Tuesday, May 16, 2006

Trojan Horse -- Big Pink Pig -- on a trek to the scrap-heap of life, with some help from our friends...

Big pink pig.... Roll it on out-a-here!

I'm crossing my fingers. Let's hope some of those piggie paygrabbers get dislodged and move to the private sector tonight!


Mark Rauterkus said...

Photo goes into the public domain. That's my son, Erik, at the wheel. Image came from a park in Chicago.

Anonymous said...

Valley voters must save pay-raise wrath for November

By Debra Duncan
Tuesday, May 16, 2006

Voters today may be looking to express their anger over the state
lawmakers' pay raise. There are the ads on TV, columnists and radio
talk show hosts all urging voters to remember.
But few will find a way to express that anti-incumbent sentiment on
ballots in the Valley.

There are no Democratic opponents to Gov. Ed Rendell, who signed the
pay raise last July, before the Legislature rescinded it in
September. There are some challengers to Lt. Gov. Catherine Baker
Knoll on the Democratic ballot and a race for the Democratic
nomination for U.S. Senate.

But no real races against incumbent legislators.

As Ray Anthony, of Fawn, who serves as a local coordinator with
PACleanSweep said, there is little to do.

"We're going to hold on until the fall," Anthony said.

Anthony had expected a primary challenge to state Rep. Frank
Dermody, D-Oakmont, who represents most Allegheny County communities
in the Valley.

Dermody and Rep. Joe Markosek, D-Plum, were the only two lawmakers
in the Valley's area to vote for the raise.

Anthony was involved in Jeff Hammer's efforts to get on the
Democratic ballot in February against Dermody. But a Commonwealth
Court judge in March threw Hammer, of Indiana Township, off the
ballot, ruling he didn't have 300 valid petition signatures.

"People were ready to help Hammer, but unfortunately we cut corners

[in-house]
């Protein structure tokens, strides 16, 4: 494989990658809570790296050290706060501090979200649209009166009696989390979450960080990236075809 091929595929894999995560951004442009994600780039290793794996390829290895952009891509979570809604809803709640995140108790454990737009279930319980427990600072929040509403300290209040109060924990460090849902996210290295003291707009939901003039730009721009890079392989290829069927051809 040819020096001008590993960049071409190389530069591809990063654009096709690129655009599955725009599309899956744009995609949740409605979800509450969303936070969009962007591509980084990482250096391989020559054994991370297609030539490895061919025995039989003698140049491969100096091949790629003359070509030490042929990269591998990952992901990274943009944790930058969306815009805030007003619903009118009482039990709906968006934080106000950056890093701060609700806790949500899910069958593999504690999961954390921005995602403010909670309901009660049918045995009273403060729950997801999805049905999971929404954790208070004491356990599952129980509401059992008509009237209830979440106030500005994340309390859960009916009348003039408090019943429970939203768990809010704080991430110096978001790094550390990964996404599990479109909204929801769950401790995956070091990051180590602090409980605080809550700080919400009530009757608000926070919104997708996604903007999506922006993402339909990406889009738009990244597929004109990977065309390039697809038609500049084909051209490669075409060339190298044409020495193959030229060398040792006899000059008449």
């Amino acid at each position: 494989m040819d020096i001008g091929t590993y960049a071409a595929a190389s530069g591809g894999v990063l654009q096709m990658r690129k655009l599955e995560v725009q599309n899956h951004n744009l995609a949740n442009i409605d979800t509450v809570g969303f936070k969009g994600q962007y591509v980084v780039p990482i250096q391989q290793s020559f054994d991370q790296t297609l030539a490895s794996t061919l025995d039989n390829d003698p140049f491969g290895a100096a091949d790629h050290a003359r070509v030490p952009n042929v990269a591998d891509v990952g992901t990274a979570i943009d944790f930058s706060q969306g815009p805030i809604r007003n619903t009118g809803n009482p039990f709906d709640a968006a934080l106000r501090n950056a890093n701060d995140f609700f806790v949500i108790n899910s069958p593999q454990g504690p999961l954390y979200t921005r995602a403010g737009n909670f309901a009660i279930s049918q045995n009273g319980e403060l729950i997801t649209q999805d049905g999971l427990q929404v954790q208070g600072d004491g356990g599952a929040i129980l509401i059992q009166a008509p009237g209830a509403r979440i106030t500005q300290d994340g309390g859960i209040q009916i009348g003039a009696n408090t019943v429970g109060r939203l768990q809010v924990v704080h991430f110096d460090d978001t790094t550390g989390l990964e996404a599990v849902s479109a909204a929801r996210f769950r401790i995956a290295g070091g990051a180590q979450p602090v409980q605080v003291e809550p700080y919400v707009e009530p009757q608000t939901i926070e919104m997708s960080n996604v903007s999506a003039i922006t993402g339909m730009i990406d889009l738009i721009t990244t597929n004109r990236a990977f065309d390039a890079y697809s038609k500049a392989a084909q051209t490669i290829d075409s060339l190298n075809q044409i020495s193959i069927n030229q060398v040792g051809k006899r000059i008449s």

and it came back to bite us," Anthony said of the petition drive.

Anthony said he has 30 to 40 supporters, mostly in the Harrison,
West Deer, Springdale and Cheswick areas, who will actively help
Republican Eileen Watt challenge Dermody in the fall.

Primary challengers to state Reps. John Pallone, D-New Kensington,
and Joe Petrarca, D-Oklahoma, also were thrown off the ballot after
successful challenges to their petitions.

There is a race on the Republican ballot for the 54th district.
Jason Fularz, of New Kensington, a school board director, and Scott
Witon, a college professor from Murrysville, are vying to oppose
Pallone in the fall.

In Allegheny County, election director Mark Wolosik is predicting a
35 percent turnout for Democrats and 25 percent for Republicans,
which is about average for the last five primaries when the governor
is on the ballot.

Paula Pedicone, Westmoreland County election director, said turnout
is usually not more than 20 percent in primaries, but that might
jump due to the new voting machines.

Heated primary races for legislators can be found in Monessen,
Jeannette and the Mon Valley. Political analysts will be watching
those races, and key challenges to legislative leaders across the
state, to gauge the mood of the voters.

Three architects of the pay raise -- Senate President Pro Tempore
Robert Jubelirer, R-Altoona, Senate Majority Leader David
Brightbill, R-Lebanon, and House Minority Leader Mike Veon, D-Beaver
Falls -- are in tight primary races.

But Valley voters will have to hold any pent-up anger on the pay
raise until November.